AE: What is your sense of who the fans are of the show?
JB: Well I will say I am recognized the most by Trader Joe’s employees. So there’s that! Yeah there’s definitely certain cities and certain demographics, but I think that it’s a lot of basically you are the biggest fan of the show, I think, if you are a black lesbian social worker. If I had to put it all into one group, it would be that. It’s definitely people that work in social justice and sort of like things beyond the 101 entry level of politics. Like I think we got a little deeper into issues, and so I think people that have worked with those issues definitely appreciate that. And certainly people who look like us. People of color who look like Kamau, queer people who see me and Guy on there, South Asian people who see Aparna Nancherla on there, who realize our writing staff has three women as opposed to one or zero. I think people who aren’t catered to by TV are like, “Aw, finally! Something that looks like us and isn’t just milky white dudes 18-35.” I think they appreciate it.
AE: One thing I noticed about the show is you say “dyke” on TV, like in the sketch about Martina Navratilova and Billie Jean King: “Dykes have been doing this for decades.” That’s not something you hear all the time. Do you ever have any pushback from the network about something you want to do or say?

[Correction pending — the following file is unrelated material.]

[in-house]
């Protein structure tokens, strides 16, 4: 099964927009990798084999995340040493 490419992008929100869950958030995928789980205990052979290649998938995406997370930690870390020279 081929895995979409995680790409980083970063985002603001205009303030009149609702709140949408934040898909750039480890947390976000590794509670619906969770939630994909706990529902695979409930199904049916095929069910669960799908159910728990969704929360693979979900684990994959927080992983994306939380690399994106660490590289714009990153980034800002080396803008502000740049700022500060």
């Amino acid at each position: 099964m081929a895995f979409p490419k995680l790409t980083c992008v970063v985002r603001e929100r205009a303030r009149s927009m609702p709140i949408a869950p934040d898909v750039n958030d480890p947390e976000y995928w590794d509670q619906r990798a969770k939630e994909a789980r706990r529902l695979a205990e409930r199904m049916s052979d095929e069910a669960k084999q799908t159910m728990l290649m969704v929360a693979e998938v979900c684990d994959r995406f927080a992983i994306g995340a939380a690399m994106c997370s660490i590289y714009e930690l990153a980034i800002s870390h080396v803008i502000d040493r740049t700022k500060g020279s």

JB: No, never. FX, actually, I think like three weeks in came back and told us to do more and said we weren’t pushing the envelope enough. They said they want to have that moment with us where they’re like “Alright guys let’s scale it back a little bit.” But no, I think they have a reputation for this and it’s true they let their creative people run with their vision and they want to see people throw stuff against the wall. They want to see the breakthrough in the process to get to the kernel of what everyone is trying to do.
AE: I noticed on your Facebook that you had posted a picture with trans actress Laverne Cox from Orange is the New Black and you had to police someone in a very nice way when they asked “Is that a man?” And you said “No, she’s a woman. She’s an actress, she’s awesome.” Do you feel like there are people that you sometimes have to educate? Like is this part of the job?
JB: Yeah, I think so. That’s funny—that instance, I sat with it overnight because it was really disappointing to see and it got me angry and I wanted to go back at that person—obviously I could see they were a fan of mine, so clearly they’re OK with me so they’re not entirely, you know, super-conservative homophobic. So I came to realize, “Oh this person just hasn’t been confronted with a trans person, they’re just uneducated with this one thing.” So with that I thought it was important to come back and not jump down the guy’s throat and say, “Hey this is a person, this is who they are, it’s cool.” And just kind of give them the opportunity to step back and be like, “Oh, I didn’t realize that, I want to learn more about that.’”